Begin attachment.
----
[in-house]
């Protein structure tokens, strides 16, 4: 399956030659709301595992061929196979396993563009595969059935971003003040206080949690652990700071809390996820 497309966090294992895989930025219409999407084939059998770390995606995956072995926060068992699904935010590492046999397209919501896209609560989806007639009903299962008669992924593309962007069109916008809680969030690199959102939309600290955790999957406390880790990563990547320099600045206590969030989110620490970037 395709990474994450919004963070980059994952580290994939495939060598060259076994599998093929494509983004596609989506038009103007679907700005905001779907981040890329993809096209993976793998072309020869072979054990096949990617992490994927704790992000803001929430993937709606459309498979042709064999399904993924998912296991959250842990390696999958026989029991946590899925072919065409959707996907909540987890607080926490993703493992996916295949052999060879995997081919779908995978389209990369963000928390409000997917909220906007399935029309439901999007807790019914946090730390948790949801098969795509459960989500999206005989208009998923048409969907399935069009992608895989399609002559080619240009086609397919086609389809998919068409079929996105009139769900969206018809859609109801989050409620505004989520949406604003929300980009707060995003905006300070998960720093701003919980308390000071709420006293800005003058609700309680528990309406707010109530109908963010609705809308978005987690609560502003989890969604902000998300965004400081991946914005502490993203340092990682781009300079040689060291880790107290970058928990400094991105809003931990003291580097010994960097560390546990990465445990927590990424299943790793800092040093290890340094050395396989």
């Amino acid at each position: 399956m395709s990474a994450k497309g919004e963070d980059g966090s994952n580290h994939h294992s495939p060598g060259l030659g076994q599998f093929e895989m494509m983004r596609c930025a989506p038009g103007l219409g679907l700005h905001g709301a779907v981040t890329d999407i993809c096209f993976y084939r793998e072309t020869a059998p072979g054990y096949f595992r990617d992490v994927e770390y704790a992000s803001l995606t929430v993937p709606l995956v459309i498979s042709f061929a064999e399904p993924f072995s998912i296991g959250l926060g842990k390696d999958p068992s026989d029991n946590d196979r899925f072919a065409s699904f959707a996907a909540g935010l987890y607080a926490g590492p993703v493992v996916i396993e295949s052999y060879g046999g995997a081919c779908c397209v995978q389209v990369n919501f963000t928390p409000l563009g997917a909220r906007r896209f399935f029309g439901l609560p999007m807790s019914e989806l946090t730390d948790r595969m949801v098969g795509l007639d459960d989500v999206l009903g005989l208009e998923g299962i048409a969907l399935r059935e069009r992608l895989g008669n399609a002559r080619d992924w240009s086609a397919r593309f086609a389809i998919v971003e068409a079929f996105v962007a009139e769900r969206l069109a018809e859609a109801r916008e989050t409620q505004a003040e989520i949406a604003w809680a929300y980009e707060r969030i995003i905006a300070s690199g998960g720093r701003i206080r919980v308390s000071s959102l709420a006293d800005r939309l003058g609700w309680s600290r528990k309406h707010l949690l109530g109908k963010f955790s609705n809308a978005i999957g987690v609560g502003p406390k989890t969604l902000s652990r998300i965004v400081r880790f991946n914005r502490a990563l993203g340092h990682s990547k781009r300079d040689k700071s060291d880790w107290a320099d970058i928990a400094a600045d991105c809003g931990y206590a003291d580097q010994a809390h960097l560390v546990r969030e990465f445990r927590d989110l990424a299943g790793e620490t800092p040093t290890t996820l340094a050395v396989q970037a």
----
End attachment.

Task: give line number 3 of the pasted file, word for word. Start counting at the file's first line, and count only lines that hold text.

């Amino acid at each position: 399956m395709s990474a994450k497309g919004e963070d980059g966090s994952n580290h994939h294992s495939p060598g060259l030659g076994q599998f093929e895989m494509m983004r596609c930025a989506p038009g103007l219409g679907l700005h905001g709301a779907v981040t890329d999407i993809c096209f993976y084939r793998e072309t020869a059998p072979g054990y096949f595992r990617d992490v994927e770390y704790a992000s803001l995606t929430v993937p709606l995956v459309i498979s042709f061929a064999e399904p993924f072995s998912i296991g959250l926060g842990k390696d999958p068992s026989d029991n946590d196979r899925f072919a065409s699904f959707a996907a909540g935010l987890y607080a926490g590492p993703v493992v996916i396993e295949s052999y060879g046999g995997a081919c779908c397209v995978q389209v990369n919501f963000t928390p409000l563009g997917a909220r906007r896209f399935f029309g439901l609560p999007m807790s019914e989806l946090t730390d948790r595969m949801v098969g795509l007639d459960d989500v999206l009903g005989l208009e998923g299962i048409a969907l399935r059935e069009r992608l895989g008669n399609a002559r080619d992924w240009s086609a397919r593309f086609a389809i998919v971003e068409a079929f996105v962007a009139e769900r969206l069109a018809e859609a109801r916008e989050t409620q505004a003040e989520i949406a604003w809680a929300y980009e707060r969030i995003i905006a300070s690199g998960g720093r701003i206080r919980v308390s000071s959102l709420a006293d800005r939309l003058g609700w309680s600290r528990k309406h707010l949690l109530g109908k963010f955790s609705n809308a978005i999957g987690v609560g502003p406390k989890t969604l902000s652990r998300i965004v400081r880790f991946n914005r502490a990563l993203g340092h990682s990547k781009r300079d040689k700071s060291d880790w107290a320099d970058i928990a400094a600045d991105c809003g931990y206590a003291d580097q010994a809390h960097l560390v546990r969030e990465f445990r927590d989110l990424a299943g790793e620490t800092p040093t290890t996820l340094a050395v396989q970037a």